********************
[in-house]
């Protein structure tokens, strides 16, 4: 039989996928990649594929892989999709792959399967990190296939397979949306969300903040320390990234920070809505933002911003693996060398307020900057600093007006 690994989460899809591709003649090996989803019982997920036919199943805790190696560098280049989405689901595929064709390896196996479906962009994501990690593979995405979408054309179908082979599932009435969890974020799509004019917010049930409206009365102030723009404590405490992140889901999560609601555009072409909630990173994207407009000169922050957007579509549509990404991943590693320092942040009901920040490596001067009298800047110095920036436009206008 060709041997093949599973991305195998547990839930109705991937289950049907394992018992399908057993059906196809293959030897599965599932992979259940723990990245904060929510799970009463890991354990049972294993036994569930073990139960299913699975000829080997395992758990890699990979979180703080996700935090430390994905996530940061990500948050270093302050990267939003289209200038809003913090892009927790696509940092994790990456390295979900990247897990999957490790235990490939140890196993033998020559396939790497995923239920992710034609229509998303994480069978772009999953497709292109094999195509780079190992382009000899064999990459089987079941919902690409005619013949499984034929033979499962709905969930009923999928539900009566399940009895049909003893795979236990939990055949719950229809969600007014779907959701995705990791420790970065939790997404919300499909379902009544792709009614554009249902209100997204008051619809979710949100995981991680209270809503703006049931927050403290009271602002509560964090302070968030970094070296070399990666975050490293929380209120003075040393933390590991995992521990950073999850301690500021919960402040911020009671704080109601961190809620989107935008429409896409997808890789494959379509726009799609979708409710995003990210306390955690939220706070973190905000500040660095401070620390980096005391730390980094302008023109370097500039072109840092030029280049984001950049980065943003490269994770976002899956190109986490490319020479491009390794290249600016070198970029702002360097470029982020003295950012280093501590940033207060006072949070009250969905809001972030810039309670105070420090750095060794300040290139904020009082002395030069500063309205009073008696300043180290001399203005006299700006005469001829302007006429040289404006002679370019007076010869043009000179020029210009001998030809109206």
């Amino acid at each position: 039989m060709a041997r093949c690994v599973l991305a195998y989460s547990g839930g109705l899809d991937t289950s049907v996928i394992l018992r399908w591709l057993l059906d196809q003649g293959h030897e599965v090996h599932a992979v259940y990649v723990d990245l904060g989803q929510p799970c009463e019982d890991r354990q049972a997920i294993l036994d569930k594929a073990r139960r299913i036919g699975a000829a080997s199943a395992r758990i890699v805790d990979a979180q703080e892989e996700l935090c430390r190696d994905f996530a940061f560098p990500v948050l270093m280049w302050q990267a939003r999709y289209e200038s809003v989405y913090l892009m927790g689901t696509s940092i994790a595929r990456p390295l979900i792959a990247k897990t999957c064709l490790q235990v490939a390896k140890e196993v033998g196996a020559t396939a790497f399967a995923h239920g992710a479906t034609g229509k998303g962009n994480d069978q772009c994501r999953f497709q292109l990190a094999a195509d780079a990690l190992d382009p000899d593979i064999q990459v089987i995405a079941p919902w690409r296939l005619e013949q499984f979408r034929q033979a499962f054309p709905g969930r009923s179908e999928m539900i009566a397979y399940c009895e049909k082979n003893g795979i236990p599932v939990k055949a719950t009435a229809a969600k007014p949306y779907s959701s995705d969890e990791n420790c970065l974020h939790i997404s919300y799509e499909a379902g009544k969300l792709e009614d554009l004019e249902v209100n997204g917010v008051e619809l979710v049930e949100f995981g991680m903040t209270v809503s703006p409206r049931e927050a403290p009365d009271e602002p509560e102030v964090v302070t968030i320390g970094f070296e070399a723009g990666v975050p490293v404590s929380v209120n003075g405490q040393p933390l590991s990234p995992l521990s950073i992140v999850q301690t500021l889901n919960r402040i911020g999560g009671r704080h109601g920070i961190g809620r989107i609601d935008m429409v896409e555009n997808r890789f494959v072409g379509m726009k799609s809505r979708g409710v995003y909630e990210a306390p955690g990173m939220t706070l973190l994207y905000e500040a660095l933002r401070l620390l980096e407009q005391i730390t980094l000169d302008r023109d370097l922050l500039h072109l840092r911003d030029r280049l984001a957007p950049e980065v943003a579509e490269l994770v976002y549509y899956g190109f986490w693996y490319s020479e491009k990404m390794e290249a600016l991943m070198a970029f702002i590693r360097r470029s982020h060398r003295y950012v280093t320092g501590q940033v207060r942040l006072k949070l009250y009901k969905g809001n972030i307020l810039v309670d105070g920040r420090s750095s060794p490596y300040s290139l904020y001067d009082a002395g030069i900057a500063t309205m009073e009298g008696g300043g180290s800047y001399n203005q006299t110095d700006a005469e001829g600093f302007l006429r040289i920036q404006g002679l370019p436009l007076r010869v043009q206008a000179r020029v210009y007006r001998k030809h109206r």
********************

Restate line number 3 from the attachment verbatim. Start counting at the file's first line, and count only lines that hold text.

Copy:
């Amino acid at each position: 039989m060709a041997r093949c690994v599973l991305a195998y989460s547990g839930g109705l899809d991937t289950s049907v996928i394992l018992r399908w591709l057993l059906d196809q003649g293959h030897e599965v090996h599932a992979v259940y990649v723990d990245l904060g989803q929510p799970c009463e019982d890991r354990q049972a997920i294993l036994d569930k594929a073990r139960r299913i036919g699975a000829a080997s199943a395992r758990i890699v805790d990979a979180q703080e892989e996700l935090c430390r190696d994905f996530a940061f560098p990500v948050l270093m280049w302050q990267a939003r999709y289209e200038s809003v989405y913090l892009m927790g689901t696509s940092i994790a595929r990456p390295l979900i792959a990247k897990t999957c064709l490790q235990v490939a390896k140890e196993v033998g196996a020559t396939a790497f399967a995923h239920g992710a479906t034609g229509k998303g962009n994480d069978q772009c994501r999953f497709q292109l990190a094999a195509d780079a990690l190992d382009p000899d593979i064999q990459v089987i995405a079941p919902w690409r296939l005619e013949q499984f979408r034929q033979a499962f054309p709905g969930r009923s179908e999928m539900i009566a397979y399940c009895e049909k082979n003893g795979i236990p599932v939990k055949a719950t009435a229809a969600k007014p949306y779907s959701s995705d969890e990791n420790c970065l974020h939790i997404s919300y799509e499909a379902g009544k969300l792709e009614d554009l004019e249902v209100n997204g917010v008051e619809l979710v049930e949100f995981g991680m903040t209270v809503s703006p409206r049931e927050a403290p009365d009271e602002p509560e102030v964090v302070t968030i320390g970094f070296e070399a723009g990666v975050p490293v404590s929380v209120n003075g405490q040393p933390l590991s990234p995992l521990s950073i992140v999850q301690t500021l889901n919960r402040i911020g999560g009671r704080h109601g920070i961190g809620r989107i609601d935008m429409v896409e555009n997808r890789f494959v072409g379509m726009k799609s809505r979708g409710v995003y909630e990210a306390p955690g990173m939220t706070l973190l994207y905000e500040a660095l933002r401070l620390l980096e407009q005391i730390t980094l000169d302008r023109d370097l922050l500039h072109l840092r911003d030029r280049l984001a957007p950049e980065v943003a579509e490269l994770v976002y549509y899956g190109f986490w693996y490319s020479e491009k990404m390794e290249a600016l991943m070198a970029f702002i590693r360097r470029s982020h060398r003295y950012v280093t320092g501590q940033v207060r942040l006072k949070l009250y009901k969905g809001n972030i307020l810039v309670d105070g920040r420090s750095s060794p490596y300040s290139l904020y001067d009082a002395g030069i900057a500063t309205m009073e009298g008696g300043g180290s800047y001399n203005q006299t110095d700006a005469e001829g600093f302007l006429r040289i920036q404006g002679l370019p436009l007076r010869v043009q206008a000179r020029v210009y007006r001998k030809h109206r």